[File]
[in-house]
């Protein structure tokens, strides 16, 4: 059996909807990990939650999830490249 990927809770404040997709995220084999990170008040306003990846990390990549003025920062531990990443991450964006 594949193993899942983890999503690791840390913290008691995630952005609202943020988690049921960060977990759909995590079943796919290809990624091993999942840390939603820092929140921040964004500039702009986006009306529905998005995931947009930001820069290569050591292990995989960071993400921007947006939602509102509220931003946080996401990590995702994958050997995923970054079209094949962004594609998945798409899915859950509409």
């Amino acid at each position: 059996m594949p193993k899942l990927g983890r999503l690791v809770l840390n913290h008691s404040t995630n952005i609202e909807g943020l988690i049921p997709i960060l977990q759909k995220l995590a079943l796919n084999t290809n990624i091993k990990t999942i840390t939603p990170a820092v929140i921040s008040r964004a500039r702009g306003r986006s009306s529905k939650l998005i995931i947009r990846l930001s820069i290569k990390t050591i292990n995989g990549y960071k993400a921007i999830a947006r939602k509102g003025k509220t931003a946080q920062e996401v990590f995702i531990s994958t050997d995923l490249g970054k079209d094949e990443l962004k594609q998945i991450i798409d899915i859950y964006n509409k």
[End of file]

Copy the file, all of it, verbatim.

[in-house]
């Protein structure tokens, strides 16, 4: 059996909807990990939650999830490249 990927809770404040997709995220084999990170008040306003990846990390990549003025920062531990990443991450964006 594949193993899942983890999503690791840390913290008691995630952005609202943020988690049921960060977990759909995590079943796919290809990624091993999942840390939603820092929140921040964004500039702009986006009306529905998005995931947009930001820069290569050591292990995989960071993400921007947006939602509102509220931003946080996401990590995702994958050997995923970054079209094949962004594609998945798409899915859950509409």
């Amino acid at each position: 059996m594949p193993k899942l990927g983890r999503l690791v809770l840390n913290h008691s404040t995630n952005i609202e909807g943020l988690i049921p997709i960060l977990q759909k995220l995590a079943l796919n084999t290809n990624i091993k990990t999942i840390t939603p990170a820092v929140i921040s008040r964004a500039r702009g306003r986006s009306s529905k939650l998005i995931i947009r990846l930001s820069i290569k990390t050591i292990n995989g990549y960071k993400a921007i999830a947006r939602k509102g003025k509220t931003a946080q920062e996401v990590f995702i531990s994958t050997d995923l490249g970054k079209d094949e990443l962004k594609q998945i991450i798409d899915i859950y964006n509409k």